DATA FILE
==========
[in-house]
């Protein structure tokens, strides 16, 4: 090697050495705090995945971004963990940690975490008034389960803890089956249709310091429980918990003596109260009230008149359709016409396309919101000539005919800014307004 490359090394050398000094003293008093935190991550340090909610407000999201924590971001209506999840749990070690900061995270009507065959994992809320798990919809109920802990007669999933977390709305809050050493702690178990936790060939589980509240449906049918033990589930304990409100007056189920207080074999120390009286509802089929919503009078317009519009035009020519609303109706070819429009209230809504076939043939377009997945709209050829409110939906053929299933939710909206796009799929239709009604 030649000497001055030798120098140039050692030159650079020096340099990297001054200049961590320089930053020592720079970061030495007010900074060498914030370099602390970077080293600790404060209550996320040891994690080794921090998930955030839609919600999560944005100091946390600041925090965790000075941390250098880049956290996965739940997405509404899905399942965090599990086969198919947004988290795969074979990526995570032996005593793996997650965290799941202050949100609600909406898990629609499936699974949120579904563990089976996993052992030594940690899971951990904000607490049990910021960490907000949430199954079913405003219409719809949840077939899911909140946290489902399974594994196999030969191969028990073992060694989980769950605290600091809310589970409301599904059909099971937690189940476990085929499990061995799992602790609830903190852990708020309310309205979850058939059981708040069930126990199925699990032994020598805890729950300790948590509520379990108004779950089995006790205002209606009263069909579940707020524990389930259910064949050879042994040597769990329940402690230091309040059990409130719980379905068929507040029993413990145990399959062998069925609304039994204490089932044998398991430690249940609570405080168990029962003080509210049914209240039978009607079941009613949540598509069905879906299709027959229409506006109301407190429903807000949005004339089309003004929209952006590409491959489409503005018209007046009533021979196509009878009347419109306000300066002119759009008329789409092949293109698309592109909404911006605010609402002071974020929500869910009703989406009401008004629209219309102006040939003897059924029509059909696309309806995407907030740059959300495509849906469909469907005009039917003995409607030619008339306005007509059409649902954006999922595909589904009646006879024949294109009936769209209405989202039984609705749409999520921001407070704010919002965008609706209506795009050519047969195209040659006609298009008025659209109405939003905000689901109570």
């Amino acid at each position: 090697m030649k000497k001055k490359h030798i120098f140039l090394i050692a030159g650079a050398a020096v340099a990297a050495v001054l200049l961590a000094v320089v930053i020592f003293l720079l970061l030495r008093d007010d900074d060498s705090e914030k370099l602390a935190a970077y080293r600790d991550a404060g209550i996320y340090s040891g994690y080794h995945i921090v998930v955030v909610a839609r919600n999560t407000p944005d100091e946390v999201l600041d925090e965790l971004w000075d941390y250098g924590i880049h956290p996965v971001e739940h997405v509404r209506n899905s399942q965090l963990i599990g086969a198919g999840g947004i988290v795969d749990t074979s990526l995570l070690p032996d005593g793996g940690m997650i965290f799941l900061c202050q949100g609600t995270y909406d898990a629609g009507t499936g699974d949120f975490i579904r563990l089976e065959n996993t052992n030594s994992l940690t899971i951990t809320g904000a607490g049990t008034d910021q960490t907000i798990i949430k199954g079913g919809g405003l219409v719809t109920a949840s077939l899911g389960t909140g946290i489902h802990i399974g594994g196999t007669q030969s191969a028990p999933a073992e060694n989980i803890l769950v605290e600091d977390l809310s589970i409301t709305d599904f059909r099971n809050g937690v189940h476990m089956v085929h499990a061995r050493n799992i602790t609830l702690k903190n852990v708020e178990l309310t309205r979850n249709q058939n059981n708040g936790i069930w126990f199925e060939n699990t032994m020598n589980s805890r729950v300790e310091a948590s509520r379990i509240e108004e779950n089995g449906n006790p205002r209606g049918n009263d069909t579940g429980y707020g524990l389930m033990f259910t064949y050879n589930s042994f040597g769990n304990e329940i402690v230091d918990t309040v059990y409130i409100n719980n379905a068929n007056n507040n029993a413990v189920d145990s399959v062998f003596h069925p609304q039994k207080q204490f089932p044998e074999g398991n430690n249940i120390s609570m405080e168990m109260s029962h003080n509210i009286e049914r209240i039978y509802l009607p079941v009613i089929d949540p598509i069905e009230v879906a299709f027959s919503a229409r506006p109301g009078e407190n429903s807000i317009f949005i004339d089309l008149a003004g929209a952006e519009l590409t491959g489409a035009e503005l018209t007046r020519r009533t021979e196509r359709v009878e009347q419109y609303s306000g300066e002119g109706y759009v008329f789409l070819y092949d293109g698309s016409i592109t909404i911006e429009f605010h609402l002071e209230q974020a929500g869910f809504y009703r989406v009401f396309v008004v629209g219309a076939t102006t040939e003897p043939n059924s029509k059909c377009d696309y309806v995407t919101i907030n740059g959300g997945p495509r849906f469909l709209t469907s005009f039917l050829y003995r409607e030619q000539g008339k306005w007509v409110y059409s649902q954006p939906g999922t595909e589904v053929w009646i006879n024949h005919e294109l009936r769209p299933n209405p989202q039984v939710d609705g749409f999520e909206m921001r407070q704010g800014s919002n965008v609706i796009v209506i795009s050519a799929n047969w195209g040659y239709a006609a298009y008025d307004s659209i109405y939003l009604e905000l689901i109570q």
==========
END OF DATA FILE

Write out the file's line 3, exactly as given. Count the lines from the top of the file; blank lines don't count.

């Amino acid at each position: 090697m030649k000497k001055k490359h030798i120098f140039l090394i050692a030159g650079a050398a020096v340099a990297a050495v001054l200049l961590a000094v320089v930053i020592f003293l720079l970061l030495r008093d007010d900074d060498s705090e914030k370099l602390a935190a970077y080293r600790d991550a404060g209550i996320y340090s040891g994690y080794h995945i921090v998930v955030v909610a839609r919600n999560t407000p944005d100091e946390v999201l600041d925090e965790l971004w000075d941390y250098g924590i880049h956290p996965v971001e739940h997405v509404r209506n899905s399942q965090l963990i599990g086969a198919g999840g947004i988290v795969d749990t074979s990526l995570l070690p032996d005593g793996g940690m997650i965290f799941l900061c202050q949100g609600t995270y909406d898990a629609g009507t499936g699974d949120f975490i579904r563990l089976e065959n996993t052992n030594s994992l940690t899971i951990t809320g904000a607490g049990t008034d910021q960490t907000i798990i949430k199954g079913g919809g405003l219409v719809t109920a949840s077939l899911g389960t909140g946290i489902h802990i399974g594994g196999t007669q030969s191969a028990p999933a073992e060694n989980i803890l769950v605290e600091d977390l809310s589970i409301t709305d599904f059909r099971n809050g937690v189940h476990m089956v085929h499990a061995r050493n799992i602790t609830l702690k903190n852990v708020e178990l309310t309205r979850n249709q058939n059981n708040g936790i069930w126990f199925e060939n699990t032994m020598n589980s805890r729950v300790e310091a948590s509520r379990i509240e108004e779950n089995g449906n006790p205002r209606g049918n009263d069909t579940g429980y707020g524990l389930m033990f259910t064949y050879n589930s042994f040597g769990n304990e329940i402690v230091d918990t309040v059990y409130i409100n719980n379905a068929n007056n507040n029993a413990v189920d145990s399959v062998f003596h069925p609304q039994k207080q204490f089932p044998e074999g398991n430690n249940i120390s609570m405080e168990m109260s029962h003080n509210i009286e049914r209240i039978y509802l009607p079941v009613i089929d949540p598509i069905e009230v879906a299709f027959s919503a229409r506006p109301g009078e407190n429903s807000i317009f949005i004339d089309l008149a003004g929209a952006e519009l590409t491959g489409a035009e503005l018209t007046r020519r009533t021979e196509r359709v009878e009347q419109y609303s306000g300066e002119g109706y759009v008329f789409l070819y092949d293109g698309s016409i592109t909404i911006e429009f605010h609402l002071e209230q974020a929500g869910f809504y009703r989406v009401f396309v008004v629209g219309a076939t102006t040939e003897p043939n059924s029509k059909c377009d696309y309806v995407t919101i907030n740059g959300g997945p495509r849906f469909l709209t469907s005009f039917l050829y003995r409607e030619q000539g008339k306005w007509v409110y059409s649902q954006p939906g999922t595909e589904v053929w009646i006879n024949h005919e294109l009936r769209p299933n209405p989202q039984v939710d609705g749409f999520e909206m921001r407070q704010g800014s919002n965008v609706i796009v209506i795009s050519a799929n047969w195209g040659y239709a006609a298009y008025d307004s659209i109405y939003l009604e905000l689901i109570q």